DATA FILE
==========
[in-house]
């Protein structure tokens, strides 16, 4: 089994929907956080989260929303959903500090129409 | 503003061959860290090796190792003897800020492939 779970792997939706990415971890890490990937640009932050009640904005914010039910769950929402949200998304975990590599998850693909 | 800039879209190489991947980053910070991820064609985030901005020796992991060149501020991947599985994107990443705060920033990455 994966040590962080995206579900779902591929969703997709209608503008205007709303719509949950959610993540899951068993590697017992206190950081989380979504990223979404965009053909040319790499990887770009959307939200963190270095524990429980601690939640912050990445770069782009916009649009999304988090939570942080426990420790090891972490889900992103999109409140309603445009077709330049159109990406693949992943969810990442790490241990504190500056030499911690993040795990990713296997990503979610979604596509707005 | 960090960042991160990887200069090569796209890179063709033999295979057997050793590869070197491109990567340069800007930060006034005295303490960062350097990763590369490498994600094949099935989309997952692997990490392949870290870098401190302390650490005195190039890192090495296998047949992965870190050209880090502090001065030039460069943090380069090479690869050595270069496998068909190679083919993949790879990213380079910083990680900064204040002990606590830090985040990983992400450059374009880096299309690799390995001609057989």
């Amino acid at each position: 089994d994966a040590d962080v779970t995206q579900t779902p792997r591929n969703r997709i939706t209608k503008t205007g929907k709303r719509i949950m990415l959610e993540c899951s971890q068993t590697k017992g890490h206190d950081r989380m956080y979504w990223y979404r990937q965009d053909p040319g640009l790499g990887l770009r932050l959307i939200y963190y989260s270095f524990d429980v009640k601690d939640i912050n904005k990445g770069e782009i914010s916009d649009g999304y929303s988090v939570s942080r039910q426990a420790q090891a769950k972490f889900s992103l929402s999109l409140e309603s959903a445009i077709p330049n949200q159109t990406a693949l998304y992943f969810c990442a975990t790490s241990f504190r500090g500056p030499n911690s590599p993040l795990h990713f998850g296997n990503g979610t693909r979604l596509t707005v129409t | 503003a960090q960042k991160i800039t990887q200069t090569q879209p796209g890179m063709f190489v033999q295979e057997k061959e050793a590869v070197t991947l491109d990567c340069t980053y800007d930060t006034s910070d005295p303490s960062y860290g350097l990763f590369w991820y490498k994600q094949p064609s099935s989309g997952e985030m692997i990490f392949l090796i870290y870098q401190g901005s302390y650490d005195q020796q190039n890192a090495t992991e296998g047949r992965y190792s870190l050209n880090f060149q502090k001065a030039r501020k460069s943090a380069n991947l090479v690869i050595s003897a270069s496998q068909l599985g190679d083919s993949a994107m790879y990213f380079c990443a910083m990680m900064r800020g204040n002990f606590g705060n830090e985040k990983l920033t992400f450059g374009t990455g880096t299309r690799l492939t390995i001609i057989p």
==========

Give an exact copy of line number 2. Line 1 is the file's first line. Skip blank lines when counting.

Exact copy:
């Protein structure tokens, strides 16, 4: 089994929907956080989260929303959903500090129409 | 503003061959860290090796190792003897800020492939 779970792997939706990415971890890490990937640009932050009640904005914010039910769950929402949200998304975990590599998850693909 | 800039879209190489991947980053910070991820064609985030901005020796992991060149501020991947599985994107990443705060920033990455 994966040590962080995206579900779902591929969703997709209608503008205007709303719509949950959610993540899951068993590697017992206190950081989380979504990223979404965009053909040319790499990887770009959307939200963190270095524990429980601690939640912050990445770069782009916009649009999304988090939570942080426990420790090891972490889900992103999109409140309603445009077709330049159109990406693949992943969810990442790490241990504190500056030499911690993040795990990713296997990503979610979604596509707005 | 960090960042991160990887200069090569796209890179063709033999295979057997050793590869070197491109990567340069800007930060006034005295303490960062350097990763590369490498994600094949099935989309997952692997990490392949870290870098401190302390650490005195190039890192090495296998047949992965870190050209880090502090001065030039460069943090380069090479690869050595270069496998068909190679083919993949790879990213380079910083990680900064204040002990606590830090985040990983992400450059374009880096299309690799390995001609057989």